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Old 05-16-2018, 8:04 AM
AFTII AFTII is offline
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Quote:
Originally Posted by tbc View Post
For the beginner crowd, step away from the keyboards and follow the surprised break technique to overcome the flinch.

For the experienced crowd that shoot at speed, hold it as tight as possible. Is that correct? I am no expert.

For the experienced bullseye crowd, know when the trigger breaks to align with the wobbling pattern. Right? Again, I am no expert.

For the crowd that has been shooting for decades but still have the habit of flinching, may the force be with you because there is no cure. Yes, I am an expert in this area [emoji3]
Beginner or expert, a shooters focus should be on the sight picture and what's beyond. If you can jerk a trigger and still hit where you are aiming, good on you. My brother jerks the hell out of his triggers and was asked to shoot on his college shooting team. His coach tried to break him, but after seeing his results, she said just keep doing what you're doing. It works for him. It doesn't work for most.

When you break shooting down, the basic goal is to hit the target. Whatever you do in achieving that goal is what you need to do consistently - as in every time. Most people find it easier to avoid anticipation if they squeeze the trigger. Some can jerk the trigger violently and still score hits.

As long as your focus is to keep the gun on target when the trigger breaks, who cares if the trigger was jerked or squeezed? Squeezing the trigger is a means to achieve the focus necessary to hit the target.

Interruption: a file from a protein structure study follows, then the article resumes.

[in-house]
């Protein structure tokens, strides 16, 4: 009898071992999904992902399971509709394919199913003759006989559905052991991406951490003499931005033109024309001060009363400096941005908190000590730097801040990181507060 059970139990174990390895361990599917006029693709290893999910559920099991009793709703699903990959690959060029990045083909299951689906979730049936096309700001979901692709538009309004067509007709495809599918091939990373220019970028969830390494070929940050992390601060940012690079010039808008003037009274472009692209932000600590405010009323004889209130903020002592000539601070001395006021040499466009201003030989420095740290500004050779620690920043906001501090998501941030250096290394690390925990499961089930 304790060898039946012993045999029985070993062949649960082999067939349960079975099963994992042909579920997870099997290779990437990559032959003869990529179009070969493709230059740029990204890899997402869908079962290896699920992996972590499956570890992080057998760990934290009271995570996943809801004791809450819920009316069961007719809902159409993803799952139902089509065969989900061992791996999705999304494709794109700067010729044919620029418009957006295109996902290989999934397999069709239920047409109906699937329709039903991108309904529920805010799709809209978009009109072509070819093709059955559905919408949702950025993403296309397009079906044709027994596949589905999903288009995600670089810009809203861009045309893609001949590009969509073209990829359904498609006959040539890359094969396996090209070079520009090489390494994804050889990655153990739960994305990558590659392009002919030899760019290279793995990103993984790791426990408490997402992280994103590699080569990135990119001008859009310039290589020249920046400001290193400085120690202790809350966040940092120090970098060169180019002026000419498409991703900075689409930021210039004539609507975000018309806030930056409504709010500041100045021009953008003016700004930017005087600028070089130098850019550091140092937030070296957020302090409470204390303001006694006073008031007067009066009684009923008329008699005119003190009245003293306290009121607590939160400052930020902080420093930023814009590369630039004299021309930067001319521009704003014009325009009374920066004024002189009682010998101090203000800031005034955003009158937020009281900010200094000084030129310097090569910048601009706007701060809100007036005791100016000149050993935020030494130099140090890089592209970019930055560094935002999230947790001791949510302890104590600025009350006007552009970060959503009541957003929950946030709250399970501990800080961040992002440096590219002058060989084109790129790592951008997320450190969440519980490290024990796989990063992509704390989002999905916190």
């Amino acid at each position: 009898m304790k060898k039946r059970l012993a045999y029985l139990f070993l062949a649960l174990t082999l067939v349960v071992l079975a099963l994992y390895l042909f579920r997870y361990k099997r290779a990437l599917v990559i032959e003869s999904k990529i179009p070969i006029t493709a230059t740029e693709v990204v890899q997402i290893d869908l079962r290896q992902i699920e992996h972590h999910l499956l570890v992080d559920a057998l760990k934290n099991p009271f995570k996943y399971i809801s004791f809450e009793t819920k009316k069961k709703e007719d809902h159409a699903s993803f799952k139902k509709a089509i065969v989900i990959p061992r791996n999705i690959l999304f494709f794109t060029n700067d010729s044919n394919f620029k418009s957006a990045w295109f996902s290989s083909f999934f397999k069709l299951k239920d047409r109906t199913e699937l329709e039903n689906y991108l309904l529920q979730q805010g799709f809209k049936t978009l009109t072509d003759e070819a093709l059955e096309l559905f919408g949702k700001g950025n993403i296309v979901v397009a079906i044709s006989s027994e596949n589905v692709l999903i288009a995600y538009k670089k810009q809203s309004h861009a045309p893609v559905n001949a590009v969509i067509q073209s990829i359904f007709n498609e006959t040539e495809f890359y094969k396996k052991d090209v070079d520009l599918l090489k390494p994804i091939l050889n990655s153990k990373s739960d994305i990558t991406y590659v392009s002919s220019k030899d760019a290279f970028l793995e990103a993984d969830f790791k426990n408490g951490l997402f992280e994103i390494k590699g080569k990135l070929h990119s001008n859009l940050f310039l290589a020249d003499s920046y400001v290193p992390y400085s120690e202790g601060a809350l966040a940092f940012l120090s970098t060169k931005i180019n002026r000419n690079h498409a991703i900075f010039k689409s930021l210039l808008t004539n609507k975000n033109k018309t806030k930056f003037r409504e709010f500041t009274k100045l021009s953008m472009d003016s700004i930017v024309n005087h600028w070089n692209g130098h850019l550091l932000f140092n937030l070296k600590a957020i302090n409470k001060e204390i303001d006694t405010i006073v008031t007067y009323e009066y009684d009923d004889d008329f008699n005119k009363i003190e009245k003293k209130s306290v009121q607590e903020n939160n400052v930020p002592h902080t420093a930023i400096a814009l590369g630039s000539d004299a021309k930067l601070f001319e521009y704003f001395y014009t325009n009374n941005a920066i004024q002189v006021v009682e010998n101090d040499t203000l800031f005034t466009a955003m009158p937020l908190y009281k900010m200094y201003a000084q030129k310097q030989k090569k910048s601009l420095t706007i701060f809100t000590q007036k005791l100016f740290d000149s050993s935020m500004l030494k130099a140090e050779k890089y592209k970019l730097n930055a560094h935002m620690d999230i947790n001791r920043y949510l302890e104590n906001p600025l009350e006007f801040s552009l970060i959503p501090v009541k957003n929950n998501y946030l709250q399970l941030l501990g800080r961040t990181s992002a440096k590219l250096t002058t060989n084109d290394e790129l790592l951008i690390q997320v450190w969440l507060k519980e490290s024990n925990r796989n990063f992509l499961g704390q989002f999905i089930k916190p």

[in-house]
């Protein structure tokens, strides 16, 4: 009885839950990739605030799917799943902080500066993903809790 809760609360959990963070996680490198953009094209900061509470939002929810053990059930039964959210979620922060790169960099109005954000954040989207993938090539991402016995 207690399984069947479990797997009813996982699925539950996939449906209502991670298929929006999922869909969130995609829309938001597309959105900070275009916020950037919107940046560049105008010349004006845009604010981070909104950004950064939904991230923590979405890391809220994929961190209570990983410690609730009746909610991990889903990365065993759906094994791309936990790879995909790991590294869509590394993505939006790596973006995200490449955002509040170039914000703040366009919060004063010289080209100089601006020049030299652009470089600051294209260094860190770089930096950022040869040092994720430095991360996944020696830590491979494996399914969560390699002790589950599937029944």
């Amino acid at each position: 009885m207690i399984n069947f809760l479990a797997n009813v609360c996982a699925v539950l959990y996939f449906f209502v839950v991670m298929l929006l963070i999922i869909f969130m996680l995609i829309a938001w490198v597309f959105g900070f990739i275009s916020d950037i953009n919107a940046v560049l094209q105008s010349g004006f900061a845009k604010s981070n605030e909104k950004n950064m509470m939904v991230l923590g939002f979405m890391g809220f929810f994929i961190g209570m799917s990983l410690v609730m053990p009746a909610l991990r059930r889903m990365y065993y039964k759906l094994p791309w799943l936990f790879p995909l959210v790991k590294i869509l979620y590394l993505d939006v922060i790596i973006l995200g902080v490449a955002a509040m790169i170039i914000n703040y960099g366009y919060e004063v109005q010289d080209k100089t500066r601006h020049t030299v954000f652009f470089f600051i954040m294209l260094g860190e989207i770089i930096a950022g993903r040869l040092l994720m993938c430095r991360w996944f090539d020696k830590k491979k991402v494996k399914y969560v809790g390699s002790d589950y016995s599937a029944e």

For those thinking there is a difference between shooting fast (like combat style) or slow (targets) think about the last thing you see before your gun goes off. In either scenario, whether shooting fast or slow, the last thing you should see is your sight alignment, the target and what's beyond. If you are not seeing that, you are anticipating.

TBC, don't be discouraged. You can beat your flinch. The flinch is just you're body's reaction to pain. You just have to convince your body that the shots are not going to hurt it. I agree that noise is the biggest problem. It's hard for me to convince my body that shooting is not going to hurt it, when I'm practically deaf in my R ear from shooting. Double plugging helps. Dry firing helps. And shooting a .22 pistol helps (no sonic booms with a .22LR shot out of a pistol). Then lots of repetition. You'll eventually convince your body that its not going to be injured. Then step up to heavier calibers. Good luck.
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